Waste: The Final Frontier
We had a foreign exchange student in high school who, for unknown reasons, exclaimed occasionally, “Baby garbage!” He found this hilarious. Something was clearly lost in translation, possibly involving what is known as the diminutive. The idea of a little baby garbage, or female or beloved garbage, must have been comical from his culture’s perspective.
In May, we in Vermont practice Green Up Day, when volunteers pick up garbage, baby and otherwise, from roadside, riverside, and public spaces. I’d never done Green Up Day, so this Earth Day I got myself assigned to a remote stretch of dirt road. Sometimes you can have an excellent time alone. I did, filling two bags with all manner of Vermonty refuse—shell casings, beer and wine bottles, 175 cig butts, condom, saw blade—presumably tossed from cars by the Party People. But I came across lovelier man-made items as well: a fairy house, Royal Larocque’s farm, a stack of rocks. There are people who stack rocks, some sort of Skull and Bones-y secret order, I imagine. Perhaps you know their work. The Rock People.
Garbage has troubled me since the Mobro 4000 (a.k.a the Gar-barge) cruised around aimlessly and unwanted for seven months in 1987 with 3,000 tons of trash and no port from Brooklyn to Belize willing to take it. It was darkly comic to readers of the tabloids, but it probably wasn’t funny at all to the poor slobs piloting the thing, who no doubt needed gas masks by week two. The Gar-barge People also happened to be Mob People. No surprise there.
Years later, I became similarly dismayed at a resort in Jamaica. No one seemed to know where the thousands of plastic cups the bartenders chucked daily were going. And this was just one of a dozen such resorts. The waste was ruining my good time. Why couldn’t they use real glasses? Why’d I have to beg bartenders to re-use my plastic cup? Not that I ever had a second drink.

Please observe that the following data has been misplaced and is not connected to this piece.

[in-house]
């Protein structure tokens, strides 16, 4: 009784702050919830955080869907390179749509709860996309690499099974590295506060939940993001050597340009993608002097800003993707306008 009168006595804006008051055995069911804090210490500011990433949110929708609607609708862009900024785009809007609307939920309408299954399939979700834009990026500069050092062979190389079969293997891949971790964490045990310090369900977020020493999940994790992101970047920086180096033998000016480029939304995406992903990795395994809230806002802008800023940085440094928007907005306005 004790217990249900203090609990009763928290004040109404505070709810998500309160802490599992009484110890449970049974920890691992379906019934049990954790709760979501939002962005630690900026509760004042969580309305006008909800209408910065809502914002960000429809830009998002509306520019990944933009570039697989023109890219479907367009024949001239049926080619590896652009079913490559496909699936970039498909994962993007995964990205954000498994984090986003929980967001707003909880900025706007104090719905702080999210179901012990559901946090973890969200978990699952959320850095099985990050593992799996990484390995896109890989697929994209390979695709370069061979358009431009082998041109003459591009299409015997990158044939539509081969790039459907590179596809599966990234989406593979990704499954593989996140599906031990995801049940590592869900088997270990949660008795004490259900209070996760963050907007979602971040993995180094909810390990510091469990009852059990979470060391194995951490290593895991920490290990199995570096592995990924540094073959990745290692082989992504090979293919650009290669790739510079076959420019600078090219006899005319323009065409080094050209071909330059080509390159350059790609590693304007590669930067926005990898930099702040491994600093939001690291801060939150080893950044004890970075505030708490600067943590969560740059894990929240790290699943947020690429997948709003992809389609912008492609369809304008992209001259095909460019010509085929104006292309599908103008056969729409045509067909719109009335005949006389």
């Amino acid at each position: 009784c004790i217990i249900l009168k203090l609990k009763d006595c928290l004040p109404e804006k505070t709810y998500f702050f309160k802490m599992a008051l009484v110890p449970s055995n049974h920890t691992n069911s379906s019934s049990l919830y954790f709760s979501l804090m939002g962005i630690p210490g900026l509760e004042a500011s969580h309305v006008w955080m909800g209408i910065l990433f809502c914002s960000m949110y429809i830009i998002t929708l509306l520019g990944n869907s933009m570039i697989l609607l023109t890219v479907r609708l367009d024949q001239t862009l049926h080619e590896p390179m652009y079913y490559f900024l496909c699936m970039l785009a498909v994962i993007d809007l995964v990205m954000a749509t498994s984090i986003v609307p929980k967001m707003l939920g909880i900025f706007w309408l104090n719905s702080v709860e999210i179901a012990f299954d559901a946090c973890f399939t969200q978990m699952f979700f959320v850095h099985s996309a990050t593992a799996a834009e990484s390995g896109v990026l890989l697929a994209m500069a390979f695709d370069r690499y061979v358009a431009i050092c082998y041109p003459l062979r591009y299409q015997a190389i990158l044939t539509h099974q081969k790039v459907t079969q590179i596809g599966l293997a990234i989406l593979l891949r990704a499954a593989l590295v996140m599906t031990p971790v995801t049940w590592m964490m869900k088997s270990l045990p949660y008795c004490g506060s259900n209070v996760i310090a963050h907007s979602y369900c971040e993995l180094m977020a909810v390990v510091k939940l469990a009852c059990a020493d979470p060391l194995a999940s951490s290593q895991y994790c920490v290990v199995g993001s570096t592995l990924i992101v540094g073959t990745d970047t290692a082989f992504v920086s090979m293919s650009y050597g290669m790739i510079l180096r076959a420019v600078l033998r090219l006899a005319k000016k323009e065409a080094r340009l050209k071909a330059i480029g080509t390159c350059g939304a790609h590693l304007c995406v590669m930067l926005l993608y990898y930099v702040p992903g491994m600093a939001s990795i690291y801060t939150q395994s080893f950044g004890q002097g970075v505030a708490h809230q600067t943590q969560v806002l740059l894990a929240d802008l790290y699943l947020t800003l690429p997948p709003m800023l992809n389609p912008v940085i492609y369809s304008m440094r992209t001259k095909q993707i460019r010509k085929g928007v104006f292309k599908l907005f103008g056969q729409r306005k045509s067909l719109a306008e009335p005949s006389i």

When questioned by my nieces about worldly horrors, I am often at a loss for words. They once asked me why I got angry when they ran out of sight in a park. I stammered, “There are beings… who… steal… children!” making it sound like some crazy troll in a fairytale out to get them. The author of Garbology, interviewed on the radio recently, revealed terrible facts about garbage that I could never explain to my nieces. The information was too disturbing for a family newspaper. Let’s just say we have a major problem on our hands, particularly in the oceans.
So I’m at the dump, where we recycle for free. I ask the attendant exactly what kind of machine can separate paper, plastic, and metal. He said, “It doesn’t. This goes into a trash compactor.” Oh. We don’t have that magic zero-sort machine other towns have? I ask him who wants our compacted garbage. China.” China?! What are they doing with it?! He answers by tugging on his shirt and letting it snap back while tilting his chin in the air. “We’re wearin’ it.”
I’m not really opposed to wearing garbage, but what else are they doing it with it? What do they need it for, what with many garbage-producing citizens of their own? I’m sure Garbology holds the answers. I’ll read it to my newborn nephew. He’s the only one who can handle the truth. Because he won’t understand it. He’ll just squawk and coo.
When confronted with distressing realities we can do little about, we look to scientists. In the future, whole planets may
be used as garbage dumps. Surely scientists can come up with something better. Look at all the solutions they’ve already delivered! Problem is, in a fame-obsessed culture fanned by reality TV, the Young People don’t want to become scientists any more. I propose a reality show where the YP compete for a fat cash prize (and, yes, celebrity) to solve Earth’s problems. Friend Harry suggests “Footprint Warriors”.
Do it up, Young People. We oldsters made a mess. It’s yours to fix. Maybe your hot young musicians can start by singing songs about garbage. Then, as some oldsters would argue, and have for generations, they already do. Good luck…and good day.